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NW Fishletter #387, Nov. 5, 2018

[2] Trump Moves Up Deadline For Dam Removal Analysis To 2020

Editor's Note: An original version of this story included an incorrect name for the Council on Environmental Quality. The error has been corrected.

President Donald Trump got involved in Columbia Basin dam issues on Oct. 19, issuing a memorandum that will speed up the schedule for a new court-mandated environmental impact statement (EIS) and biological opinion on the Federal Columbia River Power System by one year.

The Presidential Memorandum on Promoting the Reliable Supply and Delivery of Water in the West includes a section for "streamlining Western water infrastructure regulatory processes and removing unnecessary burdens."

That section directs federal action agencies to develop a new schedule for completing the Columbia River System Operations environmental impact statement, moving up a deadline to finish the biological opinion from 2021 to 2020. Required by a U.S. District Court judge in 2016, the new biological opinion and EIS will include a range of options for operating 14 federal projects on the Columbia and Snake rivers, and will include an alternative analyzing the impacts of removing four lower Snake River dams.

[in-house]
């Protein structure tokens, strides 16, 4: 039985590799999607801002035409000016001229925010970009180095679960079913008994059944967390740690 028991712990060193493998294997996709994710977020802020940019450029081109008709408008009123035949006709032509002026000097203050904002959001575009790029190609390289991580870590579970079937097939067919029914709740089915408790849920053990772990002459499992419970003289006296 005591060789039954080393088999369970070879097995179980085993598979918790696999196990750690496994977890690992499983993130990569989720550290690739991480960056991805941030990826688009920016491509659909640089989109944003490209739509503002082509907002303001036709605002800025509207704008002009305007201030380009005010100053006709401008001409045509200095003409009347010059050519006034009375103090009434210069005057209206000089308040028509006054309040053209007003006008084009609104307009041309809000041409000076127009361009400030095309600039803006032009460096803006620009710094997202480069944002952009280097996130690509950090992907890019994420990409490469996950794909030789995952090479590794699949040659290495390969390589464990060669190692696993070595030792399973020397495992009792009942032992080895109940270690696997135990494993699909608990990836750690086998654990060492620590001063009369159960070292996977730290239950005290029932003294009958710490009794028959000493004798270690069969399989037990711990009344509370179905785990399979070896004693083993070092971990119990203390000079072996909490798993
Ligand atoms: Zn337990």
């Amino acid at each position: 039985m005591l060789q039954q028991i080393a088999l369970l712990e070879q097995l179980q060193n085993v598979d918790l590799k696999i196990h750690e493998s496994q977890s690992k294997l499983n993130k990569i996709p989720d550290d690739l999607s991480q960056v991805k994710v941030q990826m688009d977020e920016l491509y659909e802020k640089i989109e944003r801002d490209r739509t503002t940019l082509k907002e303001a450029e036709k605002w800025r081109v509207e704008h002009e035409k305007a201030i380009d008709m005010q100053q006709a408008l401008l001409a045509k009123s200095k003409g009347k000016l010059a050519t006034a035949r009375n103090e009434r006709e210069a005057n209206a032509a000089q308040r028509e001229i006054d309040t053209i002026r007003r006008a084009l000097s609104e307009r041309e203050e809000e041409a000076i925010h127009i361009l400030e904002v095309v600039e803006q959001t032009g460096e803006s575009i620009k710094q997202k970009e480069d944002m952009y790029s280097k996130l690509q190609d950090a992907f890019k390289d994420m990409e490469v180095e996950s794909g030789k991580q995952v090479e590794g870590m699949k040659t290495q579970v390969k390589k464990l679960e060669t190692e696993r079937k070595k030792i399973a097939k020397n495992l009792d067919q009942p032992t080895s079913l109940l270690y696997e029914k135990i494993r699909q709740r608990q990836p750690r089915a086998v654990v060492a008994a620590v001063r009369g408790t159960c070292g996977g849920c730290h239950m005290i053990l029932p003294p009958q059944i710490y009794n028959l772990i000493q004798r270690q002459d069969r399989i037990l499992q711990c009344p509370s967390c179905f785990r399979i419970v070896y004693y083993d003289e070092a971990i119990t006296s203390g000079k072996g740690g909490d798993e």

Washington Reps. Cathy McMorris Rodgers and Dan Newhouse applauded the action, while reactions from groups closely involved with the issue were mixed.

They touted the memo as a clear win for Columbia and Snake river hydropower.

"Dams and fish coexist, and after more than two decades in the courtroom, we should let scientists, not judges, manage our river systems and get to work to further improve fish recovery efforts," McMorris Rodgers said in a news release. "Today, I'm encouraged by President Trump's action, which also meets those goals," she said.

Newhouse added, "While the Senate fails to act on our House-passed legislation to restore the collaborative framework that operates the Columbia and Snake River Power System, I am grateful to President Trump for speeding up this ongoing process. Moving up the deadline for the EIS is a procedural win that will give more certainty to the communities whose livelihoods depend on effective operations of our dams."